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The grass isn’t always greener

The grass isn’t always greener

Campaign to Protect Rural England

4 min read Partner content

The Chief Executive of the Campaign to Protect Rural England Shaun Spiers makes the case for keeping the countryside beautiful 

The beauty of the English countryside has been long celebrated in art and literature.

Less poetry has been written, however, about sprawling new build housing estates and dystopian concrete infrastructure projects.

Protecting the former from the unnecessary proliferation of the latter is the aim of the Campaign to Protect Rural England.

The group is committed to keeping the countryside intact and thriving for future generations.

Given their aspirations, CPRE is surprisingly sympathetic to Britain’s housing and transport needs.   

Chief Executive Shaun Spiers dismisses the description of the organisation as one which resists progress.

“People call us nimbys all the time – we are not in denial about the need for housing,” he says.     

Their recently released manifesto, A beautiful countryside to sustain us all, sets out a housing policy that advocates ‘the right housing in the right places’.

However, this is not a rigid doctrine but rather a concept that seeks to guide policy in the direction of a considered and thoughtful plan that respects both the landscape and those who live amongst it.

CPRE wants more housing in general, and particularly more affordable rural housing, and would like to see the state step up to meet the increasing demand for homes.

The main thrust of their argument is that any housebuilding should be primarily concentrated on brownfield sites.

In research done last year the group found that local authorities had identified the capacity for at least 1 million new homes on suitable brownfield land in England. 

“We are pretty bloody-mindedly against building within the Green Belt… Green Belt boundaries can be altered in exceptional circumstances, but only as part of a thorough, democratic planning process. Broadly our preference is for regenerating towns and cities,” Mr Spiers says.

CPRE would like to see that happen countrywide to encourage prosperity in all English regions.  

“If you just assume that all the growth is going to be in the south east, or perhaps Manchester or Leeds – a couple of big cities that are doing well - then it is going to be really difficult to protect the countryside in the south east.

“That is partly why CPRE has been supportive of a new, north-south high speed rail line.

 “I say that it in quite careful wording because we have got some criticisms of HS2. “But we are for better regional balance, and HS2 can play a part in achieving that. If you give up on the north and give up on places like Hull and Preston and Bury and the places that are struggling, you not only write off the life chances of thousands of people, you also make it much harder to protect countryside,” he says.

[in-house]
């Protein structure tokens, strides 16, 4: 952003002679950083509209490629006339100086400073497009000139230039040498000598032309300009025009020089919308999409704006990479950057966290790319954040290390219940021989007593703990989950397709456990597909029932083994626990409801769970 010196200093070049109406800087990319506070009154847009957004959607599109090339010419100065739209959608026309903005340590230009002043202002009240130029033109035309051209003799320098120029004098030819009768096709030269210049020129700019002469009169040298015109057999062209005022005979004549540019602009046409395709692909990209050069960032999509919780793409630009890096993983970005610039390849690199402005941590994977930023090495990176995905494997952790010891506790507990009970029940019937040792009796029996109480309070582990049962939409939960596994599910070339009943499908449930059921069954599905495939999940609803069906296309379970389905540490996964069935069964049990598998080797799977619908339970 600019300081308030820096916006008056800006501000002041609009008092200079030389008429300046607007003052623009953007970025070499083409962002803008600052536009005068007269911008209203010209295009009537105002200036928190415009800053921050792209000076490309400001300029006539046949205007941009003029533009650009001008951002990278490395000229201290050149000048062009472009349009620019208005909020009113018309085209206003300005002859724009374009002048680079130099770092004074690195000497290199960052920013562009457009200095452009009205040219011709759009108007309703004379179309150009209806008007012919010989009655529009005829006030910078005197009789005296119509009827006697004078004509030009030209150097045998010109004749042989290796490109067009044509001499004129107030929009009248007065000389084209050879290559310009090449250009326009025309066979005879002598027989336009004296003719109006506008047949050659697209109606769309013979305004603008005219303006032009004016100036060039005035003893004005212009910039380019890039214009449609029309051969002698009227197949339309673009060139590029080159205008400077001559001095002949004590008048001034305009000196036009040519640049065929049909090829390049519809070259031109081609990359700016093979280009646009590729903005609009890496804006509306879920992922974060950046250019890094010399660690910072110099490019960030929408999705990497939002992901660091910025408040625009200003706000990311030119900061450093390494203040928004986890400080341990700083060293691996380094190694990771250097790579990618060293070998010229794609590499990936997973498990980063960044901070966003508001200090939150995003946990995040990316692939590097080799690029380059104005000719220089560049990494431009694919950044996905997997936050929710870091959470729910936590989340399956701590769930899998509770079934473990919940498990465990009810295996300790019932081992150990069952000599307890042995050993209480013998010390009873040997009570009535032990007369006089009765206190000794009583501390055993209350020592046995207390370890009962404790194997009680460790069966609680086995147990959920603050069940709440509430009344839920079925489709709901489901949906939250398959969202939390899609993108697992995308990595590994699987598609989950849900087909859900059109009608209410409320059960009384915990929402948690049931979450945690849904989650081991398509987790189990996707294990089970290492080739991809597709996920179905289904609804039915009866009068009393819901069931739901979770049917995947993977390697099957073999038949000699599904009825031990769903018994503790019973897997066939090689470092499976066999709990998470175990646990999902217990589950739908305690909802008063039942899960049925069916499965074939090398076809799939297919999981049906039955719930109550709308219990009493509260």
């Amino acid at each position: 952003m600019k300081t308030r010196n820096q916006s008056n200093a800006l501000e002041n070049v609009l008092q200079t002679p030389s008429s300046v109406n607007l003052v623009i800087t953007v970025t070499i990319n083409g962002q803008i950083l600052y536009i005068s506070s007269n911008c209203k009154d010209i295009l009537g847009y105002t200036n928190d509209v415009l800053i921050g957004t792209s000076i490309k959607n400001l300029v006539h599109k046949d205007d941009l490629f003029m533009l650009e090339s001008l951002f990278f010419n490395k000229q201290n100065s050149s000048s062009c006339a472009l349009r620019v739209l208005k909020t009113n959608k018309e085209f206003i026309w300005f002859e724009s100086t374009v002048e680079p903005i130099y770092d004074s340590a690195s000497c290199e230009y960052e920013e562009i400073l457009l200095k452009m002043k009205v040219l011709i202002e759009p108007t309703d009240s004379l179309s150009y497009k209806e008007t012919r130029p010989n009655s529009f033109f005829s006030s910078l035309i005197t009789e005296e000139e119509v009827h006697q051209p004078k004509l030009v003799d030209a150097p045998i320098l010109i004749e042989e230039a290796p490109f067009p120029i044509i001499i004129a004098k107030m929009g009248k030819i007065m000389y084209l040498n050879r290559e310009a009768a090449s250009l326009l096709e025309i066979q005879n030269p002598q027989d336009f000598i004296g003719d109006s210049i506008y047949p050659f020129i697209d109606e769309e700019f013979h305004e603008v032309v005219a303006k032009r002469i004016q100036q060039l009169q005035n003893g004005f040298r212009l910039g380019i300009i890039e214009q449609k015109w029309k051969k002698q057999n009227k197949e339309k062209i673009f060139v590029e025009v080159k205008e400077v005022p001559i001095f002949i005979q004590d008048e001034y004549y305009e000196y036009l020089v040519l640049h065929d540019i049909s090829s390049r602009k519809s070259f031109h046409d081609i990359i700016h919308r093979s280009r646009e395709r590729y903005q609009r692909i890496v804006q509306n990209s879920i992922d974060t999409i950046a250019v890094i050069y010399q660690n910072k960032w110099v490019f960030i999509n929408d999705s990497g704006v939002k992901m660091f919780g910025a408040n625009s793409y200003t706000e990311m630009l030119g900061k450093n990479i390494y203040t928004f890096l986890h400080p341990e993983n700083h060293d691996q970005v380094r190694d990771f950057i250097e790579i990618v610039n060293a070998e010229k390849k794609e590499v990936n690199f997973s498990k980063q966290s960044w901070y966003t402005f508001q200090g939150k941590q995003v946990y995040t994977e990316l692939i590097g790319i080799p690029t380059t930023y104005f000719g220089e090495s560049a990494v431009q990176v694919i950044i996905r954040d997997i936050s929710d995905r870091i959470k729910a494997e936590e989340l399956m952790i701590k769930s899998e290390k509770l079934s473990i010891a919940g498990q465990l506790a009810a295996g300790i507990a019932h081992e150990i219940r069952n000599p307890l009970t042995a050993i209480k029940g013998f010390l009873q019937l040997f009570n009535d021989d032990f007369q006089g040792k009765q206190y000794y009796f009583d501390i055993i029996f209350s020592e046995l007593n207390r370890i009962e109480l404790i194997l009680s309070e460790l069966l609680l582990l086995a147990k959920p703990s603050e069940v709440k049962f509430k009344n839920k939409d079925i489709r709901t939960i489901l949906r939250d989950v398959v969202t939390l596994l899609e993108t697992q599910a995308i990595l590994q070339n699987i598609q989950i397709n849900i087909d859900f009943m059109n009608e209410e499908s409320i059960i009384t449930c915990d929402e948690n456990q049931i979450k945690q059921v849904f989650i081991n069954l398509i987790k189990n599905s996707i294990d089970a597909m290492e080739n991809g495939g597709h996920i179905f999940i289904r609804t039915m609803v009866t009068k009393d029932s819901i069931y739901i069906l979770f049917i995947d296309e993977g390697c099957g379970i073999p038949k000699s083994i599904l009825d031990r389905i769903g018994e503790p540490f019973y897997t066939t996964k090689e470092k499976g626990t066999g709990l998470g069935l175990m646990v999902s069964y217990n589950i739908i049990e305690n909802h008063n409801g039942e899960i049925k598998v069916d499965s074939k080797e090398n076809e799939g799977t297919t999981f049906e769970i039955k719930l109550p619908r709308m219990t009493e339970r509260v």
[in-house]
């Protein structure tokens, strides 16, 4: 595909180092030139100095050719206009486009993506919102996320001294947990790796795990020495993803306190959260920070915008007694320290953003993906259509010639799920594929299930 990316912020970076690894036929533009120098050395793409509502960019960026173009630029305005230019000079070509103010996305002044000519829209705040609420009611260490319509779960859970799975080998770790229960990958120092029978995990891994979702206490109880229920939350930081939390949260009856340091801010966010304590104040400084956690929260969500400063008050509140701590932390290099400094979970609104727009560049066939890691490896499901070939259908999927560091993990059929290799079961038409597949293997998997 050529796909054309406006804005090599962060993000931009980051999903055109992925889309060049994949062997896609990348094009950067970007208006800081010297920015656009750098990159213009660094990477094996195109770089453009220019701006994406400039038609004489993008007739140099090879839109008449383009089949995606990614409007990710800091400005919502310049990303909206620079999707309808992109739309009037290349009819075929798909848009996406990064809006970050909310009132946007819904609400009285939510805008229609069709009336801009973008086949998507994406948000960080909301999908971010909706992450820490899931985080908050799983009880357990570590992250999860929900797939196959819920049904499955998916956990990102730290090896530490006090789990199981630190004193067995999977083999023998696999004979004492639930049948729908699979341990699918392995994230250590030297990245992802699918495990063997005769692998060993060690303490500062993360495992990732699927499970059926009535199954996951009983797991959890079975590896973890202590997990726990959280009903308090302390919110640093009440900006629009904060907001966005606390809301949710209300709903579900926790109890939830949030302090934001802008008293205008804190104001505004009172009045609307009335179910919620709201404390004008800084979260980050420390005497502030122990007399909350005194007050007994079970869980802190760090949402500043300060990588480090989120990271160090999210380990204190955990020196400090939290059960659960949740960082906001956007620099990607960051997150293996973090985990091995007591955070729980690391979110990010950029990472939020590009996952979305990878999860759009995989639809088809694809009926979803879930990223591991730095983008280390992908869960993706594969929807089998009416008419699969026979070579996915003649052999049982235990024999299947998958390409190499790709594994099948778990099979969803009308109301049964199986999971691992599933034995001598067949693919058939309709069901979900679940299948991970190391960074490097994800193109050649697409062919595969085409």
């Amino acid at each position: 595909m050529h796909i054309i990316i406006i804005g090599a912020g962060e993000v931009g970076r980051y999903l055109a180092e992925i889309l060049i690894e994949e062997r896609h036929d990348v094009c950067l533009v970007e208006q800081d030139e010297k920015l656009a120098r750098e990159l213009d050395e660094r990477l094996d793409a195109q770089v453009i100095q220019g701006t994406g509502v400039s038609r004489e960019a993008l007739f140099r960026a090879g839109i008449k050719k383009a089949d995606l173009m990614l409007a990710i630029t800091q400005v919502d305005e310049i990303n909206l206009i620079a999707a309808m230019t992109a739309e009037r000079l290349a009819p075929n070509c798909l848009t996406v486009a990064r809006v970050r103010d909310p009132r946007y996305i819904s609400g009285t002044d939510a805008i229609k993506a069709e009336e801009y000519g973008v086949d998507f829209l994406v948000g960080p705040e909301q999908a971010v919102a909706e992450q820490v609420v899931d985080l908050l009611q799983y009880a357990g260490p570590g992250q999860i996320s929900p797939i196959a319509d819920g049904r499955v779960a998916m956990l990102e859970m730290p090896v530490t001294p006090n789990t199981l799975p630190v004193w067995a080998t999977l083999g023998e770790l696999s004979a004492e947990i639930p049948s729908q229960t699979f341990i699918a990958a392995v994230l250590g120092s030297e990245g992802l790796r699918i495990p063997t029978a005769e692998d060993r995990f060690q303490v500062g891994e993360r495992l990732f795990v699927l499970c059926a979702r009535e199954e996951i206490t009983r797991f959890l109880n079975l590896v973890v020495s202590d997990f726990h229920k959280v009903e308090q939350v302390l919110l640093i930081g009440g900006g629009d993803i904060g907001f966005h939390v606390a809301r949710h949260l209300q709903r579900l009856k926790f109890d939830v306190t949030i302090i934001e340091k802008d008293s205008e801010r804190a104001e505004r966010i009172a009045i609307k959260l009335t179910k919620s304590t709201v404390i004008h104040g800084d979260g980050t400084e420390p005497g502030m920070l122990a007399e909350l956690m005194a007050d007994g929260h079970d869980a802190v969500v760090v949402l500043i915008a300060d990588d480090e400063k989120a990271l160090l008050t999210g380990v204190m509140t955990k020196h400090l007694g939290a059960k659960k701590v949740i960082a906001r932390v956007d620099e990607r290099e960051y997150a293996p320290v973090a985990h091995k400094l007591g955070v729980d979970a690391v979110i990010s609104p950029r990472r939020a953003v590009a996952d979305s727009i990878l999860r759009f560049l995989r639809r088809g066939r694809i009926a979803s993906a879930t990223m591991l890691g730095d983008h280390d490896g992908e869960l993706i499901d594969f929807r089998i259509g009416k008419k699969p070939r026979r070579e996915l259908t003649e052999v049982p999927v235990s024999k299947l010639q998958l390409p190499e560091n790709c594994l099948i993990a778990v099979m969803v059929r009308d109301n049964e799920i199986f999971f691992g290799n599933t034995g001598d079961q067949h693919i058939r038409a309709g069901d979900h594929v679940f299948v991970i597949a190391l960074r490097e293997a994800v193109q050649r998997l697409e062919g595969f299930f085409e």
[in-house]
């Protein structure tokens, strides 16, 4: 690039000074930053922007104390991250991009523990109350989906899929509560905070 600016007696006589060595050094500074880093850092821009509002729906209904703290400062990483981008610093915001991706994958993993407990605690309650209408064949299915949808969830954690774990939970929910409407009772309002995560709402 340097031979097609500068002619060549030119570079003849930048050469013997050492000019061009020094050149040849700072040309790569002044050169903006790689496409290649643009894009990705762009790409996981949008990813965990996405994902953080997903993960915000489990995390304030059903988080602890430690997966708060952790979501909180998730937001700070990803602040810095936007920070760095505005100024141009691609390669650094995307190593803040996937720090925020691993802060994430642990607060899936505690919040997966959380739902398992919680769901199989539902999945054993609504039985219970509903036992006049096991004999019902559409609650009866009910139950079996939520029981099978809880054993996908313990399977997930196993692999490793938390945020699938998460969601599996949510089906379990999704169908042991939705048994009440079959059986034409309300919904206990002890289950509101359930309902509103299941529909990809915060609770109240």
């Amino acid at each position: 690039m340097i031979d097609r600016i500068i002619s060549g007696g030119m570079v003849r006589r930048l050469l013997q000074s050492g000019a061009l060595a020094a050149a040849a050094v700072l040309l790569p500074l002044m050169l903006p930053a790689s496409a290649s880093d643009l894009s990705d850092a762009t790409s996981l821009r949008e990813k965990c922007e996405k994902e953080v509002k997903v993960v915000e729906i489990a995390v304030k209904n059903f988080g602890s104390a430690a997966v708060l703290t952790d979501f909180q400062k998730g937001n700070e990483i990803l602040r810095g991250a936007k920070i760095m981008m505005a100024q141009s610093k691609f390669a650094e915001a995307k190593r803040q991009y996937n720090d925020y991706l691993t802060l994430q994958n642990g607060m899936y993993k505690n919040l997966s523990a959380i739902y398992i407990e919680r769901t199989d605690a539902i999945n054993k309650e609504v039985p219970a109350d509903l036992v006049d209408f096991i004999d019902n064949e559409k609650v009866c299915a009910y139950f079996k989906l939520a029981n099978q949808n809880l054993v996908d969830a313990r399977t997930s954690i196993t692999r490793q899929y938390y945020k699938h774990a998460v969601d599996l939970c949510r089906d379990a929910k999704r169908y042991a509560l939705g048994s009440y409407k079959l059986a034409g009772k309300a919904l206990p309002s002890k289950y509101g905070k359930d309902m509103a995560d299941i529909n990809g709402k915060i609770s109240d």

HS2 has won the cautious support of the organisation for this reason, although it still has issues with the initiative. 

CPRE’s second manifesto call is for ‘the right infrastructure for the right reasons’.

The Government’s ambitious rail infrastructure project does not yet meet the campaign group’s requirements and Mr Spiers would like to see “better mitigation, more tunnelling and bigger emphasis on design…

“If you are going to do it, do it beautifully. Let’s have some viaducts that we can celebrate in 100 years like we celebrate the Victorian viaducts, not ghastly concrete.”

He describes the UK’s first attempt at a high speed line, the Channel Tunnel Rail Link, as “quite brutalist.”

“I don’t think anybody is going to be celebrating that… there is a lot bad lighting and there is a lot of fencing to keep trespassers off and so on. So, we are just saying let’s do it in a way that is as attractive as possible.” 

Other potential transport initiatives prompt greater scepticism, with the case for airport expansion in the capital top of the hit list.     

“We don’t see the need for airport expansion in the south east, it would have a terrible impact on tranquillity, which is one of the things CPRE has promoted. If it takes place at Gatwick it will have a disastrous effect on the Green Belt and create an awful lot more congestion and housing…

“We just don’t believe the case has been made. There is under-capacity in some airports…

“We are really, really opposed to expanding either Heathrow or Gatwick,” Mr Spiers says. 

He has been Chief Executive of the CPRE for over a decade and does not just call on policy makers to protect the English countryside but also enlists the help of his children, by taking them litter picking.  

“I do it with my kids near my house, which is a bizarre leisure activity because they love it.”

Potential future recruits for the CPRE? The organisation will take all the help it can get to keep this land green and pleasant. 

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